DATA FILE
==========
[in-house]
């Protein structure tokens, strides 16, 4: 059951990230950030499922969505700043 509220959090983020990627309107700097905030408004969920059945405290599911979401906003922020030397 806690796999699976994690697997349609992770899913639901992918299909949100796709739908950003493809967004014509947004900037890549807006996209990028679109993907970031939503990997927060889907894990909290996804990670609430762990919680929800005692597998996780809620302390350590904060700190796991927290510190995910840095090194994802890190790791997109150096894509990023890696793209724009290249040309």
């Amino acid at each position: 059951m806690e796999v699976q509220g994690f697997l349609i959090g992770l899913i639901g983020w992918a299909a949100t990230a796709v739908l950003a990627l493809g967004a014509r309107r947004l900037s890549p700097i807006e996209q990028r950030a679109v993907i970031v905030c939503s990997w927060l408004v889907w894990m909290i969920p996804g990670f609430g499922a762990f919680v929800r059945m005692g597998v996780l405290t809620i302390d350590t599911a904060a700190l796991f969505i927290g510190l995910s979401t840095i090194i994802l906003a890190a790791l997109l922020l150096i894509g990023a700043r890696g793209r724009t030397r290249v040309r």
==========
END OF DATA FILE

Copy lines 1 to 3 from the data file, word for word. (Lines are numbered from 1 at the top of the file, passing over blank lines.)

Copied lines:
[in-house]
């Protein structure tokens, strides 16, 4: 059951990230950030499922969505700043 509220959090983020990627309107700097905030408004969920059945405290599911979401906003922020030397 806690796999699976994690697997349609992770899913639901992918299909949100796709739908950003493809967004014509947004900037890549807006996209990028679109993907970031939503990997927060889907894990909290996804990670609430762990919680929800005692597998996780809620302390350590904060700190796991927290510190995910840095090194994802890190790791997109150096894509990023890696793209724009290249040309």
């Amino acid at each position: 059951m806690e796999v699976q509220g994690f697997l349609i959090g992770l899913i639901g983020w992918a299909a949100t990230a796709v739908l950003a990627l493809g967004a014509r309107r947004l900037s890549p700097i807006e996209q990028r950030a679109v993907i970031v905030c939503s990997w927060l408004v889907w894990m909290i969920p996804g990670f609430g499922a762990f919680v929800r059945m005692g597998v996780l405290t809620i302390d350590t599911a904060a700190l796991f969505i927290g510190l995910s979401t840095i090194i994802l906003a890190a790791l997109l922020l150096i894509g990023a700043r890696g793209r724009t030397r290249v040309r």